My husband is also an inmate firefighter. He tells me that he loves giving back to society. The captains are very nice to them and get to know them as a person. They give these guys respect and a second chance.


My son is a camp foreman at camp 16 and was on duty that day. He credits the efforts and actions of Ted and Arnie with saving their lives. The foremen and crews have suffered a great loss and experienced almost loosing their own lives as well.

(Note: The camp foreman is an LA County firefighter, not an inmate.)


I am a wife of one of the inmates that was stuck in MT Gleason #16 and I’m still very devastated. The thought of watching it on T.V and not knowing what is going to happen to all of them and not able to get any information was the worst anyone can go through but thanks to all the prayers from all the families, they lived through it. I had a chance to talk to my husband and I’m thankful he and all the inmates and staff survived this hell. I’m very saddened with the loss of these two wonderful men Ted Hall and Arnie Quinones. I know they were good people and both men treated the inmates as people not criminals.


My son is alive because of the actions of those two men.But, there has to be an inquiry of why the system was not concerned about getting those men out of that terrible place. If that had been done, two people would still be alive and their families happy.
Now, they are saying that the LACO firefighters need therapy because of the tragedy. What about the inmates that were terrified and experienced fear and death? Why aren’t thay being provided therapy? Do they not have any feelings.


As a former inmate at a camp, I can attest to the dedication these men have to their crews. There are 33 camps in Calif,two women and the rest men. I am thankful for the camps and the chance it gave us to give back to society. These men are awesome examples of what a hero is and about how one should treat his fellow man.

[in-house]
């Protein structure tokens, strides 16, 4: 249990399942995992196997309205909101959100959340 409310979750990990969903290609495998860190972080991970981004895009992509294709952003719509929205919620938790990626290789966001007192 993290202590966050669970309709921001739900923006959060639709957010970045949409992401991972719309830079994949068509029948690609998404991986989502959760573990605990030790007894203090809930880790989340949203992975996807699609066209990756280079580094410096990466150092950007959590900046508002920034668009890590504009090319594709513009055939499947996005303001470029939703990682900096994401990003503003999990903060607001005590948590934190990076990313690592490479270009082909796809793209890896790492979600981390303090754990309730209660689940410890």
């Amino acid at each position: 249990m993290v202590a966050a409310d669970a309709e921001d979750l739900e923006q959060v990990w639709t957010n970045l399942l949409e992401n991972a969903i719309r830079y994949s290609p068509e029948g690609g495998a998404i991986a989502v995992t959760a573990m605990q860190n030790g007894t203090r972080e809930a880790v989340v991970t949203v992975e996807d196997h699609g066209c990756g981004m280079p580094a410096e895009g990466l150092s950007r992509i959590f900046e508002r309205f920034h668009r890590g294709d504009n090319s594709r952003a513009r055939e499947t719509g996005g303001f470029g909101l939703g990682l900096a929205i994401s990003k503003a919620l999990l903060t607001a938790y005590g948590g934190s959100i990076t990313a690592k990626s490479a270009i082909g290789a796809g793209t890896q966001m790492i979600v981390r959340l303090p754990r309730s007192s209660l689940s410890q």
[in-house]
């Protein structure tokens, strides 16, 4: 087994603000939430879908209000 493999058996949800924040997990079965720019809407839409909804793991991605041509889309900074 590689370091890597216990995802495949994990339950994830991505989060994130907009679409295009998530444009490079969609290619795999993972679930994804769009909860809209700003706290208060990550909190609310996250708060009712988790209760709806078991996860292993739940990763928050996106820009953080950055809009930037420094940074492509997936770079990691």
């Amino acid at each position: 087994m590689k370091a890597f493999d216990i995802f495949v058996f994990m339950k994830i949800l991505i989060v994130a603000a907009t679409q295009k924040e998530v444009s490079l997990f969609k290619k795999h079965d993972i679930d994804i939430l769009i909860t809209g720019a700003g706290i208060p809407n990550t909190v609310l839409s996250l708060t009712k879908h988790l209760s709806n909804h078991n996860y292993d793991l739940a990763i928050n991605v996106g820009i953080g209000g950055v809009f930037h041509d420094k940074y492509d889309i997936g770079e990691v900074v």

NOTE: Memorial T-Shirts and Memorial Fund information may be found here,

Photo by Brian Watt/KPCC

Posted in CDCR, Fire, LACFD, Natural Disasters | 2 Comments »

Firefighters Arnie Quinones & Ted Hall: A Hero Story

August 31st, 2009 by Celeste Fremon


Firefighters are, by definition, heroic.
But in some cases, the heroism is more direct.

We know that Sunday night Los Angeles County Firefighters Arnie Quinones and Ted Hall, both experienced firefighters—Ted a 26-year veteran of LACFD, Arnie a specialist—were killed in the course of working on the Station fire. We think it happened when a ferocious and fast-moving tongue of the blaze overtook their vehicle causing them to go off the road. Or maybe it was the smoke that blinded them for a fatal moment. Investigators are not yet sure. What is completely clear is that they plunged down an 800 foot embankment, and the engine truck flipped, landing upside down.

“Look,” LA County Fire Inspector Frederic Stowers told me. ” One thing I can tell you is that it’s a dangerous road even when it’s daylight and there’s no fire.”

What we also do know is that just before Hall and Quinones
got on that fire-haunted road, they helped to save the lives of 58 other men, and that they were on that difficult road trying to find a route to safety for those same 58 men when the fire in some way caught up with them.

In short: this is a hero story.

NOTE: BEFORE READING ON...please know that this post about of the events on Mt. Gleason was an early account that reflects as much as CDCR officials knew at the time. Since this account was written new facts have emerged, which I posted about here. But the investigation is ongoing and a truly accurate account may not emerge for some time. However one thing that those of us covering this incident have heard repeatedly: and that is the message that many of those trapped on Mt. Gleason might not be alive had it not been for Ted Hall and Arnie Quinones.

Both Ted Hall and Arnie Quinones were known to be ardent family guys. Quinones’s wife was pregnant and due to give birth to the couple’s first child within a few weeks. The soon-to-be-father was thrilled. Hall was married with two sons—ages 20 and 21—whom he doted on and adored.